Ain't No Cure for the Summertime BluesTucsonans may need to get their swamp coolers up and running earlier this year--or maybe make that long-planned switch to AC.
Researchers with the UA's Climate Assessment for the Southwest predict that temps will be hotter than normal between March and August. Also: You know those predictions that we were going to get more rain this year? Not so likely anymore, which means the drought is likely to persist.
In related global-warming--er, climate-change news: Arizona Gov. Janet Napolitano signed a pact this week with the governors of California, New Mexico, Oregon and Washington to cut back on greenhouse-gas production, which even the Bush administration has finally conceded may be a problem. Still to be determined: How exactly the state will go about accomplishing that goal.
But we'd better get to work on it, according to UA planetary professor Robert G. Strom, who is warning in a new book, Hot House: Global Climate Change and the Human Condition, that if the world does not start cutting back on greenhouse gas, average temps will be rising at least 2 degrees Celsius.
"Global warming is a very serious problem that requires immediate world action," Strom told the UA News Service. "It is hard to understand that the really serious consequences will happen not to us, but to our grandchildren. If we do too little, they will get what we deserve."
A final note: Al Gore won the best documentary Oscar for An Inconvenient Truth, his global-warming PowerPoint presentation. The following day, the Tennessee Center for Policy Research sent out a bulletin revealing that Gore spends more in one month on electricity than the average American spends in a year. The organization said Gore spent more than $30,000 on electric and gas bills for his Nashville mansion in 2006.
War StoriesState Rep. Jonathan Paton returned to Tucson after a six-month stint in Iraq. Paton volunteered to be called up from the Army Reserve for the mission, which involved traveling across the war-torn country helping brigade combat units target insurgents.
"The unit I was with had technology that would make intelligence analysis go 50 times faster," says Paton, who won re-election to the House while he was in Iraq and was officially sworn into his second term at the Legislature this week.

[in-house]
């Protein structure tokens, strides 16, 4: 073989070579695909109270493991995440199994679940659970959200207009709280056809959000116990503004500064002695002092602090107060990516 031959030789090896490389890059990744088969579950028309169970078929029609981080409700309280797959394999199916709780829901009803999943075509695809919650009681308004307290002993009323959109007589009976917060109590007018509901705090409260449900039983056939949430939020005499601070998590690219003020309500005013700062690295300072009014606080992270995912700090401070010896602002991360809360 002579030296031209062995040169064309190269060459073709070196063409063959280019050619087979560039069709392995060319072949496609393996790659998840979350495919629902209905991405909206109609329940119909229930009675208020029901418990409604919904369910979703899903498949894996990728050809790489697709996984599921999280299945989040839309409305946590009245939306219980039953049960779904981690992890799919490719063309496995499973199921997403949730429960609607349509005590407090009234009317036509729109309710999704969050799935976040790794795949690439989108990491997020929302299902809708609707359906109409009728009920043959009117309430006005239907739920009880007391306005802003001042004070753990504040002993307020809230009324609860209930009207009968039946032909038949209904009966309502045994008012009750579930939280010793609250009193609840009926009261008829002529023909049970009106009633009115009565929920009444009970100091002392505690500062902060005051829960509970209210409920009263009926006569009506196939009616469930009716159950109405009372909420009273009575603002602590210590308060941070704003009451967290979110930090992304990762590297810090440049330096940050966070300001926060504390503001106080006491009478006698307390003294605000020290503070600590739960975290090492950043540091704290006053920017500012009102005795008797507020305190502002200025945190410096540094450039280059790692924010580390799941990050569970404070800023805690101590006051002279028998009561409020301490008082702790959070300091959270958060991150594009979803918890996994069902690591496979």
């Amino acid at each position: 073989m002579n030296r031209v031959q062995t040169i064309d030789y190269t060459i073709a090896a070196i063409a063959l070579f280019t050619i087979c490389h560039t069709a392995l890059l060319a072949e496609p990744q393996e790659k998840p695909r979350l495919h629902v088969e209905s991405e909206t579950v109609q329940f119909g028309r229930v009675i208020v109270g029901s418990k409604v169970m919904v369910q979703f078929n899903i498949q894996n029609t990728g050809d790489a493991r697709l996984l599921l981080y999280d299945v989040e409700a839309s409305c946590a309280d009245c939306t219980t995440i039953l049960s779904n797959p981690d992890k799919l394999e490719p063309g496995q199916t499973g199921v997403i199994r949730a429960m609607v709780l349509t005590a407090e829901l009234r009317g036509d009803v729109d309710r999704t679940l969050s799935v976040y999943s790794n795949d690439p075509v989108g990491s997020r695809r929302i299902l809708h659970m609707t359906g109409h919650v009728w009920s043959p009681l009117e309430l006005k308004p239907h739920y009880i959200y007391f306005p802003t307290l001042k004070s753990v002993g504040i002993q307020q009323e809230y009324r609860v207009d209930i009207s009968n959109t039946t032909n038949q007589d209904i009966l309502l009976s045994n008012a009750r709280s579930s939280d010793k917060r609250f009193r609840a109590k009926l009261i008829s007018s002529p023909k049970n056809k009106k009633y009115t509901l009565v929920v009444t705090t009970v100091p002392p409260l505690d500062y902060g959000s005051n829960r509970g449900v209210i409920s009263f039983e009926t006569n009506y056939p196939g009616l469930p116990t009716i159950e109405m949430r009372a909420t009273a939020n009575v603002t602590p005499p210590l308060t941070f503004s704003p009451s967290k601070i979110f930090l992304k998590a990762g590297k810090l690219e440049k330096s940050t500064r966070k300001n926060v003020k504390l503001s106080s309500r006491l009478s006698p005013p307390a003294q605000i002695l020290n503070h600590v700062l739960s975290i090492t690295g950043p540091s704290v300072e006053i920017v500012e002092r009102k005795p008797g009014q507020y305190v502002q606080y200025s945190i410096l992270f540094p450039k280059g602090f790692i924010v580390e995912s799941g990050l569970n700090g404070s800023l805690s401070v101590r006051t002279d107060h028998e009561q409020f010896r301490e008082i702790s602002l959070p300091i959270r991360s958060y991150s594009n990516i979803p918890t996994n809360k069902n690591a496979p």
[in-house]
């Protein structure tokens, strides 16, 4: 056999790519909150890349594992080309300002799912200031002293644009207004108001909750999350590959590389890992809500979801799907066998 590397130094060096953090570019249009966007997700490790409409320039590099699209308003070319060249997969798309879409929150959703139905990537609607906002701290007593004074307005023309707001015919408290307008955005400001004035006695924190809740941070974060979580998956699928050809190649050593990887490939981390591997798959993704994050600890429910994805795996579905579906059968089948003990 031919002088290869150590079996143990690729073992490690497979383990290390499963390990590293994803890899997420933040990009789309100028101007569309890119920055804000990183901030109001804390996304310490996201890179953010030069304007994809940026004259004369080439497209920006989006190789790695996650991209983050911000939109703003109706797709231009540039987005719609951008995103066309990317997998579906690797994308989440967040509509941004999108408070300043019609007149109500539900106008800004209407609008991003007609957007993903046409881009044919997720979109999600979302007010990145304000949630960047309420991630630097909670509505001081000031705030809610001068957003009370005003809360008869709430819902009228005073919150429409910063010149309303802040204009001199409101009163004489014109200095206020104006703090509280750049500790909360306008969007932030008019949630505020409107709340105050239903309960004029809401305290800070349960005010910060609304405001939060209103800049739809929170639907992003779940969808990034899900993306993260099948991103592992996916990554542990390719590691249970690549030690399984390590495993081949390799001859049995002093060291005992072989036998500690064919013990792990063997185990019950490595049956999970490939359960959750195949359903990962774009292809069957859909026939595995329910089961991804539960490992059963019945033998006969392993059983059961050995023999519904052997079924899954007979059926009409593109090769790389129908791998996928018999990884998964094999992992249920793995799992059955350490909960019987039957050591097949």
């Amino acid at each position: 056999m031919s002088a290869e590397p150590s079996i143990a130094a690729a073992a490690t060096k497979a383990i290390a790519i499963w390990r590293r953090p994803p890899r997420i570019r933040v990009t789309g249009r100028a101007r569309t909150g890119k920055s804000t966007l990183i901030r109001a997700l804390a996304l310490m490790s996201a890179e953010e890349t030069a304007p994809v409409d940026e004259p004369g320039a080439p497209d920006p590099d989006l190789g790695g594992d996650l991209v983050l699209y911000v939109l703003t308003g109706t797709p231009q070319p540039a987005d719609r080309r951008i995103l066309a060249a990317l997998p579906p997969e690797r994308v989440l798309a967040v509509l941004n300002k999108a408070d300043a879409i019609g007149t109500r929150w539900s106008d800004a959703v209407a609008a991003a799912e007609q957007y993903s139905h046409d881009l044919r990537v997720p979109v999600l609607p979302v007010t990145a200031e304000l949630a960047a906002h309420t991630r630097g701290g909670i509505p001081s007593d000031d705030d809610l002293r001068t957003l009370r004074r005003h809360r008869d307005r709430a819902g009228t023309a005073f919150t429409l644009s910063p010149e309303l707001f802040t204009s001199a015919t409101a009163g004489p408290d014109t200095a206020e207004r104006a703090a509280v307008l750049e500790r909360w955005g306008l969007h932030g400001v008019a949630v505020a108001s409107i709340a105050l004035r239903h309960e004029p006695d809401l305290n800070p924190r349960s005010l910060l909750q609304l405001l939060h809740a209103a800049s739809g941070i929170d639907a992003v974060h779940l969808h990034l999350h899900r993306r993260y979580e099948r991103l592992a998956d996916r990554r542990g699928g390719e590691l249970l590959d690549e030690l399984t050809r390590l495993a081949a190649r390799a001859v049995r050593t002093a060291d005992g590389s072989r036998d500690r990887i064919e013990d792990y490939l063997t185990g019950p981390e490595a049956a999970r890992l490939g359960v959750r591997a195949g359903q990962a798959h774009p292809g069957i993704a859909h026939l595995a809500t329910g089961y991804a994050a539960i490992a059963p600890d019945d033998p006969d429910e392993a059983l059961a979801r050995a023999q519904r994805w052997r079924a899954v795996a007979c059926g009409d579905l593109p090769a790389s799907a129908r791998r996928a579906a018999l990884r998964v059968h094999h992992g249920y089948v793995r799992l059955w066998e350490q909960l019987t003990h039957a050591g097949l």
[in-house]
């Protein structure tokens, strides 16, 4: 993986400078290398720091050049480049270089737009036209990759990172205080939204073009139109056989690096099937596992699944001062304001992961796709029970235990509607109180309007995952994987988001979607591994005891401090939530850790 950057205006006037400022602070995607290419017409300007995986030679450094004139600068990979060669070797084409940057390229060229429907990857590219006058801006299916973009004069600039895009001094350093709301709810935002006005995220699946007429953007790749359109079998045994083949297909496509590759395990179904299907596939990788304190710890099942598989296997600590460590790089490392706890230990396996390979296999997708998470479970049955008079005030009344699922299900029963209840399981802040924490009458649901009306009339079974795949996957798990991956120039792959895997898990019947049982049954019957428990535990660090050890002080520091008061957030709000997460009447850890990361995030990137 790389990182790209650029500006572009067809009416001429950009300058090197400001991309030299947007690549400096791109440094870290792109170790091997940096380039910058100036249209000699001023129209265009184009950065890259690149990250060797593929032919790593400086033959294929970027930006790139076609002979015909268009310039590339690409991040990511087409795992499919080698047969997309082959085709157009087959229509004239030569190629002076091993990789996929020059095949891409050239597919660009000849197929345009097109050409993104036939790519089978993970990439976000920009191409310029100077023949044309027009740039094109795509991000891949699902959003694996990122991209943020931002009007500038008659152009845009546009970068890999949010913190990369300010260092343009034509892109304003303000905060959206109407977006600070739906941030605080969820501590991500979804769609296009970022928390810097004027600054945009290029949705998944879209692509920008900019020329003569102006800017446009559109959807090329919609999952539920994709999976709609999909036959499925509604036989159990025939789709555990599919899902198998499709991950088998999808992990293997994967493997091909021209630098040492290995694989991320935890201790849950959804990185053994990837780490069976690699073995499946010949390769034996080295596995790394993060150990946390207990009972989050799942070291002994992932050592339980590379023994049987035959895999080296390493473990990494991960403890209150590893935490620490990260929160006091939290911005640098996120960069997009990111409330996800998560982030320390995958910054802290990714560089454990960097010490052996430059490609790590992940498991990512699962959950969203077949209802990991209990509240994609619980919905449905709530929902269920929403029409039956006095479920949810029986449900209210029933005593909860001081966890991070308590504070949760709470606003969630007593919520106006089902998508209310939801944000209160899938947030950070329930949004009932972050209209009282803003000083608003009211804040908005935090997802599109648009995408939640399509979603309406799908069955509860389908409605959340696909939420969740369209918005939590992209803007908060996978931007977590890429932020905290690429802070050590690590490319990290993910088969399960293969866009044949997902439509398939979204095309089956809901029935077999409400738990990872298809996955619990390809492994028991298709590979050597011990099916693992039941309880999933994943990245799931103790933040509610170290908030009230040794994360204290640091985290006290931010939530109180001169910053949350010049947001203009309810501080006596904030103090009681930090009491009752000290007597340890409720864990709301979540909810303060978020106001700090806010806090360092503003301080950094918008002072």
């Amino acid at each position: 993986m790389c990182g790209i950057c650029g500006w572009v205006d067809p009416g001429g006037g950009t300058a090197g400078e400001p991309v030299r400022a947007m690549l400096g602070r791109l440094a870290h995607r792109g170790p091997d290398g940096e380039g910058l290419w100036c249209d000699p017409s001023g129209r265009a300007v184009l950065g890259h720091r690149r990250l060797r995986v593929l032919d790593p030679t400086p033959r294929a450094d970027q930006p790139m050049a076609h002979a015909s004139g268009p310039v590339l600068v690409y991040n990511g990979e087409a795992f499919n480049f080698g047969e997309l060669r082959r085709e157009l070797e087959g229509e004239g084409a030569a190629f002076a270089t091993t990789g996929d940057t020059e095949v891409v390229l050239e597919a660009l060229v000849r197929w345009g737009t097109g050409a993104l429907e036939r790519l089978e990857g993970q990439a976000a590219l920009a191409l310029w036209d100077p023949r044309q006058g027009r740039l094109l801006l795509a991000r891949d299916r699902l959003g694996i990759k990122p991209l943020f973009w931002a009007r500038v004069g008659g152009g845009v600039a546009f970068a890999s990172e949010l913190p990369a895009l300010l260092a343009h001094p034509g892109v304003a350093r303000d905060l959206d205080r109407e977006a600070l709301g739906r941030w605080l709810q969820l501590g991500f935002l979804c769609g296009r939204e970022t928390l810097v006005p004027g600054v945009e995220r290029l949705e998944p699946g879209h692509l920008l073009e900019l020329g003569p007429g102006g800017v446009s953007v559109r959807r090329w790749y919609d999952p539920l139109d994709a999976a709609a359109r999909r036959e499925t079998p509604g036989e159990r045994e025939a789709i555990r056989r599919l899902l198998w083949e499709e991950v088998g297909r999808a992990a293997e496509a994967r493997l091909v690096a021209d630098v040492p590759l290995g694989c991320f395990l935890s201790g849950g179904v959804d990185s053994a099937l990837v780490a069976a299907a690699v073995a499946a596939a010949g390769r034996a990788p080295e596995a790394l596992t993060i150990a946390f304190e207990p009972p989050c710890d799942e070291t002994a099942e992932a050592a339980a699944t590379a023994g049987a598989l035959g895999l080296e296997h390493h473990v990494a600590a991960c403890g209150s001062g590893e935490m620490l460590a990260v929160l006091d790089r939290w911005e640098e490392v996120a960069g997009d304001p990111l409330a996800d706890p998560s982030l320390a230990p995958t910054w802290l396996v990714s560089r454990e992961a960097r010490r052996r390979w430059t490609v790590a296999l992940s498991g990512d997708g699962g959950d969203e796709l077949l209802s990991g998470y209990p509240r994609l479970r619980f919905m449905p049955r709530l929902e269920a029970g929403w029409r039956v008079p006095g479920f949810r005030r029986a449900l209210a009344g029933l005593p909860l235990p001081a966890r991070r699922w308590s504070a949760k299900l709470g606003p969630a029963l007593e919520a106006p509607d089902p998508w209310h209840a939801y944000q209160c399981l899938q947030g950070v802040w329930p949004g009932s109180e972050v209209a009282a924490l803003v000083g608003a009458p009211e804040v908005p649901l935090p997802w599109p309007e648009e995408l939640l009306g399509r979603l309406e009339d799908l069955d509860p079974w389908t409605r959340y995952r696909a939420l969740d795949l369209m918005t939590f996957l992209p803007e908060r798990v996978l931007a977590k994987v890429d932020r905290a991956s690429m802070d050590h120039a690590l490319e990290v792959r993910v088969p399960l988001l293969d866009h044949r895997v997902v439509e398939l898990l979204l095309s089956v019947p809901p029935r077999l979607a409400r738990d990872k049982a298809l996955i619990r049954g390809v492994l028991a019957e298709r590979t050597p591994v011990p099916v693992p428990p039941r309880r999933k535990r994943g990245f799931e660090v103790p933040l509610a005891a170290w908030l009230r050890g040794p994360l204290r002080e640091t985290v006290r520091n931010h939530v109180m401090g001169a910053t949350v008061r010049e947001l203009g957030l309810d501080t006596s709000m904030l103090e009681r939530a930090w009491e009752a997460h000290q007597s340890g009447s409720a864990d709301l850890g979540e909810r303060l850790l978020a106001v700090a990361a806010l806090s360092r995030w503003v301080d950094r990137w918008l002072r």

Paton still has a chance to sponsor some legislation, because his seatmate, Rep. Marian McClure, has sponsored 10 bills that Paton can paste his own legislation into through the magic of strike-all amendments.
"I'm anxious to get back to work at the Capitol," Paton says.
Congresswoman Gabrielle Giffords and U.S. Sen. Jon Kyl also recently returned from a brief tour of Iraq, where insurrectionists have started using chlorine to give their bombs a hint of chemical weaponry.
Not so surprising: Kyl supports the Bush administration's plan for a troop surge; Giffords opposes it.
Meanwhile, U.S. Sen. John McCain continued his criticism of the Bush administration's handling of the Iraq war, saying that now-departed Defense Secretary Donald Rumsfeld was "one of the worst" defense secretaries in the history of the country.
"We are paying a very heavy price for the mismanagement--that's the kindest word I can give you--of Donald Rumsfeld, of this war," McCain said while campaigning in South Carolina, according to The Associated Press.
Vice President Dick Cheney told ABC news that Rumsfeld was a "great" secretary of defense and that McCain was a big ol' flip-flopper.
"John said some nasty things about me the other day, and then next time he saw me, ran over to me and apologized," Cheney told ABC. "Maybe he'll apologize to Rumsfeld."
Death at the ParadeFive-year-old Brielle Boisvert was killed in a horrific accident in this year's rodeo parade, when the horse behind the one she was riding spooked and crashed into her. Preliminary autopsy results released by the Pima County Medical Examiner show that Boisvert died from internal bleeding after she fell from her horse and was run over by a wagon. Police were still investigating the case as of press time.
Boisvert's death has prompted a review of enforcement of the rodeo parade's safety regulations.